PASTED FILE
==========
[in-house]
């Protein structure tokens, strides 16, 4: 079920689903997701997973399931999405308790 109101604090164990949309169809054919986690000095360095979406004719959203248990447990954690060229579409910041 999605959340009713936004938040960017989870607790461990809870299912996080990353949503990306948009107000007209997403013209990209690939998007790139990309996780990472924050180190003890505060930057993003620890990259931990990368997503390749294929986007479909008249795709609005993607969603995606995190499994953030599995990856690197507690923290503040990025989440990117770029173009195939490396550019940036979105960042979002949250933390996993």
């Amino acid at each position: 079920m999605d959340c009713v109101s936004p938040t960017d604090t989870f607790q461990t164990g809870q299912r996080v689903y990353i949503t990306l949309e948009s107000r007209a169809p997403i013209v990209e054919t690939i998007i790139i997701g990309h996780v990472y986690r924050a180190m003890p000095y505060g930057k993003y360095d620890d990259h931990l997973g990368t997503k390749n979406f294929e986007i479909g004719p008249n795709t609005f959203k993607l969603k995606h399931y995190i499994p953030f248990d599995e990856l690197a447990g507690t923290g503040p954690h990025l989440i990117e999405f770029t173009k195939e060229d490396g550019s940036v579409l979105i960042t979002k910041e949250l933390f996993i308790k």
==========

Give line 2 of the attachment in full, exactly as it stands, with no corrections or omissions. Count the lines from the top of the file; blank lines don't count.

């Protein structure tokens, strides 16, 4: 079920689903997701997973399931999405308790 109101604090164990949309169809054919986690000095360095979406004719959203248990447990954690060229579409910041 999605959340009713936004938040960017989870607790461990809870299912996080990353949503990306948009107000007209997403013209990209690939998007790139990309996780990472924050180190003890505060930057993003620890990259931990990368997503390749294929986007479909008249795709609005993607969603995606995190499994953030599995990856690197507690923290503040990025989440990117770029173009195939490396550019940036979105960042979002949250933390996993």